Author Archives: x28

Cmaps and the “Split Attention Effect”

The “Split Attention Effect” from Cognitive Load Theory demands that an annotation needs to be close to the item it refers to. I wonder if this is still true if the annotation can be reached by a saccadic eye movement.
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Posted in Visualization | Leave a comment

Guesses about wisdom

How does wisdom differ from knowledge? In my understanding, wisdom grows very slowly, and it is often about what is really important, or actually, what is not important.
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Posted in Knowledge | 2 Comments

Myths, semi-myths etc.

I bought Clark Quinn’s new book about training myths, semi-myths and misconceptions, and I can whole-heartedly recommend this exciting, in-depth, clinical and precise work. Continue reading

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Zooming is overrated

Many people are enthusiastic about the ‘Big Picture’ attitude. Some even quote Dyson’s distinction between birds (who “fly high”) and frogs (who “live in the mud”).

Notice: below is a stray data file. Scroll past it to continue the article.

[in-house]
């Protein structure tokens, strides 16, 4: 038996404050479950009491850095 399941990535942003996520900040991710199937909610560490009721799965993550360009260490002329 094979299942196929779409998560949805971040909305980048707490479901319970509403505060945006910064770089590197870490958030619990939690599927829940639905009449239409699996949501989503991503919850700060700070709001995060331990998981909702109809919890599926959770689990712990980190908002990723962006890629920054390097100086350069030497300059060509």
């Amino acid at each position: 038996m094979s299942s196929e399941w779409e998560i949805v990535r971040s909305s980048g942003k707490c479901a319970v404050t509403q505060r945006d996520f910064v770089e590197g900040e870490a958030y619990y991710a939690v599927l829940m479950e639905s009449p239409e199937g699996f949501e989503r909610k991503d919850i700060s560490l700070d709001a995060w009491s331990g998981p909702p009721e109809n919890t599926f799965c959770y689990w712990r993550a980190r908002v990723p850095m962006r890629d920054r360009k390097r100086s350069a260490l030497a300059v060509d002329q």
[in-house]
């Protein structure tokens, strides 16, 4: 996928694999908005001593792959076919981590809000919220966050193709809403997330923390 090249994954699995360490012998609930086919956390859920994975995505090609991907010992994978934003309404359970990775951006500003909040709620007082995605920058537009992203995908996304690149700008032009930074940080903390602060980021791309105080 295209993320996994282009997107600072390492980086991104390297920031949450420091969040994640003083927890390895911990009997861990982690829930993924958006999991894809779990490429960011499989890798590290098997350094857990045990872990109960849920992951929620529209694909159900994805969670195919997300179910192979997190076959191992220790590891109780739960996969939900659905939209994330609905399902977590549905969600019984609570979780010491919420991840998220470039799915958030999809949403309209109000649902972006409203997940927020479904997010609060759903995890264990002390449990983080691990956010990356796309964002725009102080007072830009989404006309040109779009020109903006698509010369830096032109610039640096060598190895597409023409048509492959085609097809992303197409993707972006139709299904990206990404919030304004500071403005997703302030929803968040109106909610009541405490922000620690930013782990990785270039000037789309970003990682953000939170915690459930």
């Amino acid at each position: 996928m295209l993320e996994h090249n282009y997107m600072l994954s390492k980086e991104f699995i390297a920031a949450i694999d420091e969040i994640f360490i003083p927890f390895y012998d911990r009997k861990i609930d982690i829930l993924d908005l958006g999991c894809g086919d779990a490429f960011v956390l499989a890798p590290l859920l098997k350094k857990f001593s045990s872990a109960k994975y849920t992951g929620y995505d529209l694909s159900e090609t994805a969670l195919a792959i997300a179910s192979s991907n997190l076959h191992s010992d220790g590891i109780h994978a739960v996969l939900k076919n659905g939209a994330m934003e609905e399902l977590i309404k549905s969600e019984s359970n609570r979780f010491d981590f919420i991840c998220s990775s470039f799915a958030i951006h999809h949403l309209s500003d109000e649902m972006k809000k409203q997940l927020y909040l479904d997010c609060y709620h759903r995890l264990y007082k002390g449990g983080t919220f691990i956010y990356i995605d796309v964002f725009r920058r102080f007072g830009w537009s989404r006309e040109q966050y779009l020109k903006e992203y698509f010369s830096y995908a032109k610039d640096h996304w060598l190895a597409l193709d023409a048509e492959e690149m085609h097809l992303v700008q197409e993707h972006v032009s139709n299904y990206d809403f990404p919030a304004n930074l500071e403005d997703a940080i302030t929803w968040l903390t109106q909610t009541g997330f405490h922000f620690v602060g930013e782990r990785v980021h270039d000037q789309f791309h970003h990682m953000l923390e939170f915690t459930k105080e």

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Time: Back or forward?

Why do we hesitate to accept that we have to forward “the time” ? Because it seems that in reality, it is being switched back: sunset is delayed.
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Posted in Intuition | Leave a comment


I like Mike Caulfield’s post “Media Literacy Is About Where To Spend Your Trust. But You Have To Spend It Somewhere.” and in particular, the term ‘spend’.
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Posted in Web | 2 Comments

Expectations make the difference

When a chord with a ‘nonharmonic tone’ is played out of context, it sounds awful, but when we hear it as a ‘passing tone’ or as a ‘neighbor tone’, we don’t notice the dissonance — because we expect that it will immediately be resolved. Continue reading

Posted in Learning | 1 Comment


Stephen Downes’s big article “Consciousness” is an incredibly rich resource. The greatest takeaway so far was the explanation of the mysterious ‘suddenness’ through recognition.
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Reflecting or objectives?

I noticed that for me, MOOC ‘objectives’ such as “Detail how…”, “Describe how…”, actually inhibit reflections in the sense of: What struck me as susprising or salient or resonating?
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Posted in OpenEdMOOC | 1 Comment

What counts as effectiveness?

If measuring the ‘effectiveness’ is mainly about traditional criteria such as knowledge content and storing it safely away, it will be very unbalanced. Measuring OERs, by contrast, offers the opportunity to try out and define new criteria.
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Posted in OpenEdMOOC | 5 Comments